Associations between COVID-19-Related Job Stressors and Marijuana Use in Californian Adult Workers
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Associations between COVID-19-Related Job Stressors and Marijuana Use in Californian Adult Workers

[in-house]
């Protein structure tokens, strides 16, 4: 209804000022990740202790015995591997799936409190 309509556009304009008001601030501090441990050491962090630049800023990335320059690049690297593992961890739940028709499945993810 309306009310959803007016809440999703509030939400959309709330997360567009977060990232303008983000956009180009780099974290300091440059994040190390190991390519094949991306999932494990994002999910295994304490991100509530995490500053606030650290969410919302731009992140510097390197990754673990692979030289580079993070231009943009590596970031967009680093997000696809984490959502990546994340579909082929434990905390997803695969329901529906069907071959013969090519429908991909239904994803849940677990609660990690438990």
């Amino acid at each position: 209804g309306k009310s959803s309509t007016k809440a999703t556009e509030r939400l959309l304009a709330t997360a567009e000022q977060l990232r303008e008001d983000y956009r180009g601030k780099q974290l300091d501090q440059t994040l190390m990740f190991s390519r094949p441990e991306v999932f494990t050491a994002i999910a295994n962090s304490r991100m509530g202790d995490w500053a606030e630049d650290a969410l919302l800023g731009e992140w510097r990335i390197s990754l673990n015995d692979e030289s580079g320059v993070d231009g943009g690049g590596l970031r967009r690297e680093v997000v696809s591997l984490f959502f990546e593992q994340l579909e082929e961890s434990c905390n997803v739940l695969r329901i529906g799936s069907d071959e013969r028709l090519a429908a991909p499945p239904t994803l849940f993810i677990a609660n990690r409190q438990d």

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The COVID-19 pandemic has caused disruptions in the daily lives of many workers. These changes led to increased stress for workers. The effects of the pandemic on the mental health and behavior of the general population and workers are an important public health issue. Job stress has been associated with substance use in workers, specifically alcohol and tobacco use. Substance use has been studied in various populations throughout the pandemic, but there have been fewer studies specifically on marijuana use in workers. However, use of marijuana and cannabis products, in general, has been rising and cannabis is the third most used drug in the United States after alcohol and tobacco. We conducted a cross-sectional analysis of COVID-19-related job stressors and marijuana use in the prior month and the prior year. We utilized data from the California Health Interview Survey from 2020. Data from 10,365 Californian workers was assessed in this study. COVID-19-related reductions in work hours, lost jobs, and working from home were considered job stressors. Approximately 4.17% of the study population experienced job loss, 21.02% experienced a reduction in work hours, and 40.21% switched to working from home due to COVID-19. Logistic regression analyses were used to predict the odds of marijuana use within the past month and past year. COVID-19-related job stressors were statistically significantly related to marijuana use within the past month and the past year (p <0.05). These associations remained significant upon adjustment for covariates. Stratified analyses were then conducted to assess whether the associations varied by demographic and socioeconomic strata. Male workers had significant associations between COVID-19-related job stressors and marijuana use within one month and one year. COVID-19-related job loss and marijuana use were significantly associated for the Black and Hispanic groups and lower income groups. Working from home due to COVID-19 tended to be significantly associated with marijuana use in Whites, Asians, and Hispanics and in higher educational and income groups. Overall, associations between job stressors and marijuana use during COVID-19 were significant across Californian workers. This suggests that job stressors due to the COVID-19 pandemic may be related to marijuana use in workers. Our results warrant further investigation of how and why job stressors differentially impact demographic groups. Additionally, research on the burden of marijuana use on these groups and how it affects their relationships, health, and work can help to reveal the scope of the problem and develop mitigation strategies.

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